Construction of major infrastructure projects requires the coordination of hundreds of subcontractors to deliver numerous work elements with a complex network of dependencies. Each component is subject to different schedule and cost influences, such as site conditions, the availability of trades and the performance of commodity markets.
The result is often large variances in cost and schedule performance across the project. Accurate, objective assessment and reporting of project performance in terms of scope, cost and schedule is critical to taking informed management action – this is often difficult to achieve.
Earned value management (EVM) is the ideal solution because it forces the integration of scope, cost plan and schedule to provide a single, objective and integrated picture of project health.
Plenty of information is available about the technical use of EVM. However much of this is focussed on product development or software projects. Despite its clear advantages, the utilisation of EVM as a discipline in the construction industry is limited. This insight discusses the relevant advantages of EVM for infrastructure projects, and addresses some of the particular issues which might be experienced by practitioners delivering these types of projects.
The advantages of an EVM approach
Earned value encourages better planning in the design stages of the project, ensures the alignment of the program and cost plan, and provides early warning of issues during construction.
The integration of cost, schedule and scope into a single project baseline imposes a discipline on the project which will ensure an accurate, up to date cashflow is maintained. It complements traditional critical path and estimated cost-to-complete methodologies to provide a more accurate and comprehensive picture of project health.
For example, a typical infrastructure project schedule like the example above might have six work elements tracking – one major and one minor work element behind schedule, three on schedule and one delivered ahead of schedule. Meanwhile, the cost plan report for this month may show that the project has spent less than expected. However, this raw data does not tell the project manager when the project is tracking to finish ahead or behind budget.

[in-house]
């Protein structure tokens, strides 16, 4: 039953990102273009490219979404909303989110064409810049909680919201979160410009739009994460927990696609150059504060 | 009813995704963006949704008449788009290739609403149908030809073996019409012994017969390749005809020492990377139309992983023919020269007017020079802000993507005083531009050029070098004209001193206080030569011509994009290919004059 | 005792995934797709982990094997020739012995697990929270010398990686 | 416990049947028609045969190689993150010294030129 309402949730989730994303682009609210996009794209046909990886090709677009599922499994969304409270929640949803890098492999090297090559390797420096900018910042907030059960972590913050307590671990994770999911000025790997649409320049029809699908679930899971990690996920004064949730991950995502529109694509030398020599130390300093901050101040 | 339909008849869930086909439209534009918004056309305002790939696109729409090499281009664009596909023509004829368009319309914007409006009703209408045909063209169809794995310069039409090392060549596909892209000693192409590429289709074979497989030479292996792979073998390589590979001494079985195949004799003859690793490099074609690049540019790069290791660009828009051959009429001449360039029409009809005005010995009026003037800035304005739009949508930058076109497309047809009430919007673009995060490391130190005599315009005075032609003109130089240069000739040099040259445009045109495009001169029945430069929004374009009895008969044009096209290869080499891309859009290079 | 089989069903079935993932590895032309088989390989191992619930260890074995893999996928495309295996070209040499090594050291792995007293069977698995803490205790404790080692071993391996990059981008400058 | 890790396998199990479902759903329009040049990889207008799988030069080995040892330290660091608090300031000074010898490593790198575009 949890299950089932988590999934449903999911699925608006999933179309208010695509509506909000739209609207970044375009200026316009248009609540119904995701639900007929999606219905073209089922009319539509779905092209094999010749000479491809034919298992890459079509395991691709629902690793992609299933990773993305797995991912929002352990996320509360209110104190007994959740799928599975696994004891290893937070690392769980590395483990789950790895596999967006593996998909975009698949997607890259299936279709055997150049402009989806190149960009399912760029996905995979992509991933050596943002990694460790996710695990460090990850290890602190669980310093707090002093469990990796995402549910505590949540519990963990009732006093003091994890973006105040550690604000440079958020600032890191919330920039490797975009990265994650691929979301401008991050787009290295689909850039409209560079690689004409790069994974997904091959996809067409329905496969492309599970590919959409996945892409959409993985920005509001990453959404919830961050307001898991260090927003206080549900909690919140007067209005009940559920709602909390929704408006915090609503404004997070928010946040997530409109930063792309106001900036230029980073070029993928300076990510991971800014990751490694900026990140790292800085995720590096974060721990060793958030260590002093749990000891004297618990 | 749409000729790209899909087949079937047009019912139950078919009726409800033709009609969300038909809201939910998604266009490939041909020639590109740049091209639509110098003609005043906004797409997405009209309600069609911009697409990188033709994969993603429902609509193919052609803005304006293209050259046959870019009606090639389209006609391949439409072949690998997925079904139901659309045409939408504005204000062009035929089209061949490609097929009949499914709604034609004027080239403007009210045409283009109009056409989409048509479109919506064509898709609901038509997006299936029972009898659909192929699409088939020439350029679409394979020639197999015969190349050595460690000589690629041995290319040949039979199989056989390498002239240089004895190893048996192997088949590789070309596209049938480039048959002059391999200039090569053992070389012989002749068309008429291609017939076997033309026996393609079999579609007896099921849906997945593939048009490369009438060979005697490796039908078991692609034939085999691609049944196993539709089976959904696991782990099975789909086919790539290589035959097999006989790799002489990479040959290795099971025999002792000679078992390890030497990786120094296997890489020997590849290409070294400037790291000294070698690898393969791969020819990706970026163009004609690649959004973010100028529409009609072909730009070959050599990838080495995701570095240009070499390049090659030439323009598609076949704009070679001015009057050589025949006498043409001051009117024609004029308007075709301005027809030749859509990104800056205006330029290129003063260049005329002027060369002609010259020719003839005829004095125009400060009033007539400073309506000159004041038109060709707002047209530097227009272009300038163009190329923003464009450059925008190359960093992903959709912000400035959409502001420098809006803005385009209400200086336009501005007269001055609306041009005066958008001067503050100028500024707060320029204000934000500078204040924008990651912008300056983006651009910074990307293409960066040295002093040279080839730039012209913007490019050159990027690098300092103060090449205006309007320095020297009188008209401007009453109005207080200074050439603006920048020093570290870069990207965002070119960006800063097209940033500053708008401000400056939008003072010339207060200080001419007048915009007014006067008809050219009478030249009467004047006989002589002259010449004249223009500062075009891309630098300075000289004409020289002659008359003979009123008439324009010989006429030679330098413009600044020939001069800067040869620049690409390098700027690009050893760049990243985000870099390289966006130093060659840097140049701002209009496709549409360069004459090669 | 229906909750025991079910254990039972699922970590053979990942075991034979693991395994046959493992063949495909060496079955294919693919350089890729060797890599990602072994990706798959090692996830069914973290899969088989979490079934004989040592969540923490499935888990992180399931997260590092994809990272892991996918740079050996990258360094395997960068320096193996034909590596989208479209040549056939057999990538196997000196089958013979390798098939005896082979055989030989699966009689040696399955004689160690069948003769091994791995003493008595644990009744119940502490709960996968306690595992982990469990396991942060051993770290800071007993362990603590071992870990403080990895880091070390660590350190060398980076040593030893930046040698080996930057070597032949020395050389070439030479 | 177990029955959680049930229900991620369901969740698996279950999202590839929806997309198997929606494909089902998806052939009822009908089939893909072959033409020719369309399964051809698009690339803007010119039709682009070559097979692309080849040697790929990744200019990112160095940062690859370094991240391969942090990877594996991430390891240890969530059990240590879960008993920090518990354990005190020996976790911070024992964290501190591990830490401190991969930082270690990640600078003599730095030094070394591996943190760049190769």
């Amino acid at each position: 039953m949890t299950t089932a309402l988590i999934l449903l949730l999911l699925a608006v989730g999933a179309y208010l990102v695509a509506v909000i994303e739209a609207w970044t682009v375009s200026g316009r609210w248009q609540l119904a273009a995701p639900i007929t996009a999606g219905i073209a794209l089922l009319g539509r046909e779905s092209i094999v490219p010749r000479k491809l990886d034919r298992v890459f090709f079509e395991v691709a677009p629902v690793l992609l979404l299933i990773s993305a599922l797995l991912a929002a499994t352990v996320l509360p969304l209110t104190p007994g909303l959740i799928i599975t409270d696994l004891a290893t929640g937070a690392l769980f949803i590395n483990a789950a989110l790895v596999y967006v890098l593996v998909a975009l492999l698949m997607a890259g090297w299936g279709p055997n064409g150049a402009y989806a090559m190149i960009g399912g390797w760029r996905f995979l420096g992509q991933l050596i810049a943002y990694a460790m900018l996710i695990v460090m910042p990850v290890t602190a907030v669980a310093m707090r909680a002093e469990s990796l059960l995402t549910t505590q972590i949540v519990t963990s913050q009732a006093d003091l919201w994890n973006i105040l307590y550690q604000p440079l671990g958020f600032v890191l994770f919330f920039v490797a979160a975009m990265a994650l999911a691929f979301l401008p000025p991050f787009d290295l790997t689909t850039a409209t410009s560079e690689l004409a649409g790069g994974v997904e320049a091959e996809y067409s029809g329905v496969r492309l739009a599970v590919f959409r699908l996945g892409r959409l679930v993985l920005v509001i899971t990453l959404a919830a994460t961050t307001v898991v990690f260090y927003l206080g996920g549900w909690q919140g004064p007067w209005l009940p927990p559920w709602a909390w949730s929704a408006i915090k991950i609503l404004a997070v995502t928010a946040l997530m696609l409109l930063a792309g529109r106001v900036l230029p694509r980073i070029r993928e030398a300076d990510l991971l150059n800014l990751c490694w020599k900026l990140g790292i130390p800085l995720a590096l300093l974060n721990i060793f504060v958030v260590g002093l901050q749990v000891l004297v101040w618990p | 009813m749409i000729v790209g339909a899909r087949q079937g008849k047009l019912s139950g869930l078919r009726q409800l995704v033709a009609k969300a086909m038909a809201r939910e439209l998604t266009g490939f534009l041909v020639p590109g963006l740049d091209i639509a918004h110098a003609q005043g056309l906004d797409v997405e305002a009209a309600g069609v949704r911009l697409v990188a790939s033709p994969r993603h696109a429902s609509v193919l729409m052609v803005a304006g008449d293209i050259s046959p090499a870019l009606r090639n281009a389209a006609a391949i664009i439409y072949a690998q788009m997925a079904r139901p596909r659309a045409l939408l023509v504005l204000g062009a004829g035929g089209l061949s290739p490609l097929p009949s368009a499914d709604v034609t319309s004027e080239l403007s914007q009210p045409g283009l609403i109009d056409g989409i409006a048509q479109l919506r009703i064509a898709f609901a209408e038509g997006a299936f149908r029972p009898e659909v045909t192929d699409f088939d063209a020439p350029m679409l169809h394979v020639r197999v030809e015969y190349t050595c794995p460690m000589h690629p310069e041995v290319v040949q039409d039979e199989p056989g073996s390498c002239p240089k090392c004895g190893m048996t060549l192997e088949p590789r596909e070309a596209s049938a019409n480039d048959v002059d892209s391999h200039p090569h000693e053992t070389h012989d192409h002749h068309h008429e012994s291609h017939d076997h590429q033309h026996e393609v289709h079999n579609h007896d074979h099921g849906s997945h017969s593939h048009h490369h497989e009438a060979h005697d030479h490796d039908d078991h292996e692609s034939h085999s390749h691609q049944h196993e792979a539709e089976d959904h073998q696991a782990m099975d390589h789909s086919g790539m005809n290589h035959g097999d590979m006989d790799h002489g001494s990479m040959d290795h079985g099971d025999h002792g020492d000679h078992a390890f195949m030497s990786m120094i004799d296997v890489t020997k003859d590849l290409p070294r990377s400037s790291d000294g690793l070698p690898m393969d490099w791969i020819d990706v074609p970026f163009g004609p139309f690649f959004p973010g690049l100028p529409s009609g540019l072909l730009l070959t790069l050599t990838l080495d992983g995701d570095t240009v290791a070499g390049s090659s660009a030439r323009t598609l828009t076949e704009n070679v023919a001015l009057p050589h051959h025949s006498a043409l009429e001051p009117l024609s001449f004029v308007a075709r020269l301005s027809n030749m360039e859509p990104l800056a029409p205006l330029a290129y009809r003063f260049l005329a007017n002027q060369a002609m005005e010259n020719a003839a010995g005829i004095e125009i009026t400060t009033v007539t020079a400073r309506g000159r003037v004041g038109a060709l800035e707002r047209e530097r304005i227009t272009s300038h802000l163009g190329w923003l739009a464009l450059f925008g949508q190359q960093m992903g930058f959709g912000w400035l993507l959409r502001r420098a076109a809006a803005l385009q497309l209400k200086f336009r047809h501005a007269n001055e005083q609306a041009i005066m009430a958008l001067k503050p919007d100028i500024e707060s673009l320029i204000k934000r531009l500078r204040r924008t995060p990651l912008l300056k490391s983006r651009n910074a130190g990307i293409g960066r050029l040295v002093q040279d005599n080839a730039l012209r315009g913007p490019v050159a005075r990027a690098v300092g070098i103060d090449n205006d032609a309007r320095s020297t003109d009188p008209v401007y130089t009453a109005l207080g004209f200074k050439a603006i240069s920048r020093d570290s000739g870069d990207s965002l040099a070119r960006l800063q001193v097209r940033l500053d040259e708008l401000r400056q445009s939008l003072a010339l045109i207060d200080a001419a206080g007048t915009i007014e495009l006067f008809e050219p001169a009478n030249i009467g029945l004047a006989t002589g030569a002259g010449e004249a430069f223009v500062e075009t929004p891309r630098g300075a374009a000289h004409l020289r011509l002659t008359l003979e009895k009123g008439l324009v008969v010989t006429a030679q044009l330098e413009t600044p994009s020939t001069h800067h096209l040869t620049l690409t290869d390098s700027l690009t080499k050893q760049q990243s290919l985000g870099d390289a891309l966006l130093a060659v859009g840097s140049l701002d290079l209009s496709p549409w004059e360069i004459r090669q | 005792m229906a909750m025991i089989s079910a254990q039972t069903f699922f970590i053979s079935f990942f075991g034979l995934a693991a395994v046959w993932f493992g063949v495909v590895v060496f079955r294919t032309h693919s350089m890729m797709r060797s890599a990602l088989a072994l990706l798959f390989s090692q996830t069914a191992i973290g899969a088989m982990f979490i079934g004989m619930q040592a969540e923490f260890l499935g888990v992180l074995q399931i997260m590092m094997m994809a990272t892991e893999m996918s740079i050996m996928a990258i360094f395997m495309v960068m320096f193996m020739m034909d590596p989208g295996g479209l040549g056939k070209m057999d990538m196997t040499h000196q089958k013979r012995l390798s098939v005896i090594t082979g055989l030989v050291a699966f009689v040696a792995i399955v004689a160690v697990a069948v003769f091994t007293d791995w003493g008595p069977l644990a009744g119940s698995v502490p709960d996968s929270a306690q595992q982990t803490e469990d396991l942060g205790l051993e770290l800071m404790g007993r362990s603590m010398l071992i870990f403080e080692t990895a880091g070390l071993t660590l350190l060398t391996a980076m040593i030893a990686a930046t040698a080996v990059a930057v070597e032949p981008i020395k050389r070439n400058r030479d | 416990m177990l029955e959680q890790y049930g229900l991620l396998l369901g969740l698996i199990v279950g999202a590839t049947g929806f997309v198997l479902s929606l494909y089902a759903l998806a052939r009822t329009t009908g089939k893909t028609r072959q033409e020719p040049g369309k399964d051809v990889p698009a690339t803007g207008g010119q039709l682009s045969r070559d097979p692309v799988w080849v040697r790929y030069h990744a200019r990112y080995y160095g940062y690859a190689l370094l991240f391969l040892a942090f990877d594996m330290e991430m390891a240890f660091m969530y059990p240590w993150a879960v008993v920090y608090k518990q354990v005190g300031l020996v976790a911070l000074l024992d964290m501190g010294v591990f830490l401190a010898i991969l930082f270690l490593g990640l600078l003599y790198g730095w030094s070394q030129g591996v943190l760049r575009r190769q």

Traditional estimated-cost-to-complete assessment will provide an indication of the health of the cost plan. However, it relies on a subjective assessment of future costs and will not provide information on how the under-run to date will affect cashflow in the future.
Earned value provides an objective assessment of the cost and schedule performance to date without relying on any predictions and will ensure the cashflow is updated in real time to give accurate up to date information.For the example above, it will tell the project manager how much of the cost under-run is attributable to the works being behind or ahead of schedule, and/or to the cost of completing the work differing from the cost estimate. This is important information when explaining cashflow changes to executive committees or project governance boards.
A further benefit of earned value is that it provides a picture of project health that can be easily rolled up or drilled down into. Accurate information summarising the overall health of the project can be provided to the project manager or executive review committee as easily as information about a particular work element or group of work elements can be provided to the construction manager. This feature also means that project data can be easily analysed to find the origin of under or over performance.